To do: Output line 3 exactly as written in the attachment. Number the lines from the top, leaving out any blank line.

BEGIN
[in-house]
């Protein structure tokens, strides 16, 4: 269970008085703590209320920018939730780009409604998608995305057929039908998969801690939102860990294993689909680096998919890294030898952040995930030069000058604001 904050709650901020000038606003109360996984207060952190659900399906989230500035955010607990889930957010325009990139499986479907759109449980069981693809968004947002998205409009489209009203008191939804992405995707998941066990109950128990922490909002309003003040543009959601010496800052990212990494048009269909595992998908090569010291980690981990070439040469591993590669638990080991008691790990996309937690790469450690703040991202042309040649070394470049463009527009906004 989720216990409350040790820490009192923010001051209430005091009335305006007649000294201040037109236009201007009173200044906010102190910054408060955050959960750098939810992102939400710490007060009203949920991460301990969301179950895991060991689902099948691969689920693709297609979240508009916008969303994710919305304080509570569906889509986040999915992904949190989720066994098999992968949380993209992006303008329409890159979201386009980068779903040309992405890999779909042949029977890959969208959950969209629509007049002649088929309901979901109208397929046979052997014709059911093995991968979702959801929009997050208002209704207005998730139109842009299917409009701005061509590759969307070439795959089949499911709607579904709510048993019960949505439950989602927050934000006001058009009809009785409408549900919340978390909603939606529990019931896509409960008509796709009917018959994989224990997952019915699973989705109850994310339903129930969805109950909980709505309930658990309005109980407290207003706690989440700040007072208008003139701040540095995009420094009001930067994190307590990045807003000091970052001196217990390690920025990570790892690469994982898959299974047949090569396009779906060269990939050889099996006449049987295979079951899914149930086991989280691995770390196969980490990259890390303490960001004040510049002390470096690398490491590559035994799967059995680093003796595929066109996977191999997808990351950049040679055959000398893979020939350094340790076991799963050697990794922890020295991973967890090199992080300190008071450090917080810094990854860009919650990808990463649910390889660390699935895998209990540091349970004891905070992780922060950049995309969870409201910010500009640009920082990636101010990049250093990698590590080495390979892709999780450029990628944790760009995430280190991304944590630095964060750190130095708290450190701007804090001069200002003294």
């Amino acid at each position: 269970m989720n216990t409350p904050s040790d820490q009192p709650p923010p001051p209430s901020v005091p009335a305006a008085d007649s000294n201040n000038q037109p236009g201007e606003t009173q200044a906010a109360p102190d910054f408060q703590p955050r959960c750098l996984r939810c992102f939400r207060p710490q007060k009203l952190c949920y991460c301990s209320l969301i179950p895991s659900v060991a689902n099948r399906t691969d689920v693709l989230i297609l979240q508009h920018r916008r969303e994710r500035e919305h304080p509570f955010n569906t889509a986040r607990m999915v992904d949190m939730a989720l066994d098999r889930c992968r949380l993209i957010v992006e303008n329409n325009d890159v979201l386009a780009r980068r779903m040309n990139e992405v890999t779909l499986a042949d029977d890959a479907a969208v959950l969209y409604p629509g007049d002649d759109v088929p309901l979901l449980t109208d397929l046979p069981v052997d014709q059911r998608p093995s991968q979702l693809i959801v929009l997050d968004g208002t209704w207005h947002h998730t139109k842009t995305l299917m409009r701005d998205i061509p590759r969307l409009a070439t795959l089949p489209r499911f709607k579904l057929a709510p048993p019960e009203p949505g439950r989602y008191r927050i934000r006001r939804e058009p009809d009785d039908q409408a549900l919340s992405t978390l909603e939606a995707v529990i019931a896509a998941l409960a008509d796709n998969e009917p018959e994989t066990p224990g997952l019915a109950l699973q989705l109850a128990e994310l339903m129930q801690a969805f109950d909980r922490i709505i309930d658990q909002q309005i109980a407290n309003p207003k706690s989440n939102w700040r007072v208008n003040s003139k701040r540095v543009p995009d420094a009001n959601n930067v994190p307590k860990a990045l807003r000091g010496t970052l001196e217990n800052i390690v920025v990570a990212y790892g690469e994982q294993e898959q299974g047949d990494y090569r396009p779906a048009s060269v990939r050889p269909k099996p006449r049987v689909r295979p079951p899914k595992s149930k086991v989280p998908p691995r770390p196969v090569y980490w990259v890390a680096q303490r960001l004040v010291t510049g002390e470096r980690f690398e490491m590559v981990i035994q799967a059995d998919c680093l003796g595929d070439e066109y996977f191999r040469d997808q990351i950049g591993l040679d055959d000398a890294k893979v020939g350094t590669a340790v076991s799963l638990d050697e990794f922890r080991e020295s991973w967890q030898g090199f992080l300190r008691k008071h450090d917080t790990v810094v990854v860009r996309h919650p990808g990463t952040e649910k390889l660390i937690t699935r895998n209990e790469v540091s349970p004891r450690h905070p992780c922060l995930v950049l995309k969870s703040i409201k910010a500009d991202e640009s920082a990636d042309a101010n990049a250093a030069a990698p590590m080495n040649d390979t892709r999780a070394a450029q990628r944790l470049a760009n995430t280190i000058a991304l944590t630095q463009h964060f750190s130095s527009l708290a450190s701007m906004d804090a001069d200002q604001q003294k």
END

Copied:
């Amino acid at each position: 269970m989720n216990t409350p904050s040790d820490q009192p709650p923010p001051p209430s901020v005091p009335a305006a008085d007649s000294n201040n000038q037109p236009g201007e606003t009173q200044a906010a109360p102190d910054f408060q703590p955050r959960c750098l996984r939810c992102f939400r207060p710490q007060k009203l952190c949920y991460c301990s209320l969301i179950p895991s659900v060991a689902n099948r399906t691969d689920v693709l989230i297609l979240q508009h920018r916008r969303e994710r500035e919305h304080p509570f955010n569906t889509a986040r607990m999915v992904d949190m939730a989720l066994d098999r889930c992968r949380l993209i957010v992006e303008n329409n325009d890159v979201l386009a780009r980068r779903m040309n990139e992405v890999t779909l499986a042949d029977d890959a479907a969208v959950l969209y409604p629509g007049d002649d759109v088929p309901l979901l449980t109208d397929l046979p069981v052997d014709q059911r998608p093995s991968q979702l693809i959801v929009l997050d968004g208002t209704w207005h947002h998730t139109k842009t995305l299917m409009r701005d998205i061509p590759r969307l409009a070439t795959l089949p489209r499911f709607k579904l057929a709510p048993p019960e009203p949505g439950r989602y008191r927050i934000r006001r939804e058009p009809d009785d039908q409408a549900l919340s992405t978390l909603e939606a995707v529990i019931a896509a998941l409960a008509d796709n998969e009917p018959e994989t066990p224990g997952l019915a109950l699973q989705l109850a128990e994310l339903m129930q801690a969805f109950d909980r922490i709505i309930d658990q909002q309005i109980a407290n309003p207003k706690s989440n939102w700040r007072v208008n003040s003139k701040r540095v543009p995009d420094a009001n959601n930067v994190p307590k860990a990045l807003r000091g010496t970052l001196e217990n800052i390690v920025v990570a990212y790892g690469e994982q294993e898959q299974g047949d990494y090569r396009p779906a048009s060269v990939r050889p269909k099996p006449r049987v689909r295979p079951p899914k595992s149930k086991v989280p998908p691995r770390p196969v090569y980490w990259v890390a680096q303490r960001l004040v010291t510049g002390e470096r980690f690398e490491m590559v981990i035994q799967a059995d998919c680093l003796g595929d070439e066109y996977f191999r040469d997808q990351i950049g591993l040679d055959d000398a890294k893979v020939g350094t590669a340790v076991s799963l638990d050697e990794f922890r080991e020295s991973w967890q030898g090199f992080l300190r008691k008071h450090d917080t790990v810094v990854v860009r996309h919650p990808g990463t952040e649910k390889l660390i937690t699935r895998n209990e790469v540091s349970p004891r450690h905070p992780c922060l995930v950049l995309k969870s703040i409201k910010a500009d991202e640009s920082a990636d042309a101010n990049a250093a030069a990698p590590m080495n040649d390979t892709r999780a070394a450029q990628r944790l470049a760009n995430t280190i000058a991304l944590t630095q463009h964060f750190s130095s527009l708290a450190s701007m906004d804090a001069d200002q604001q003294k």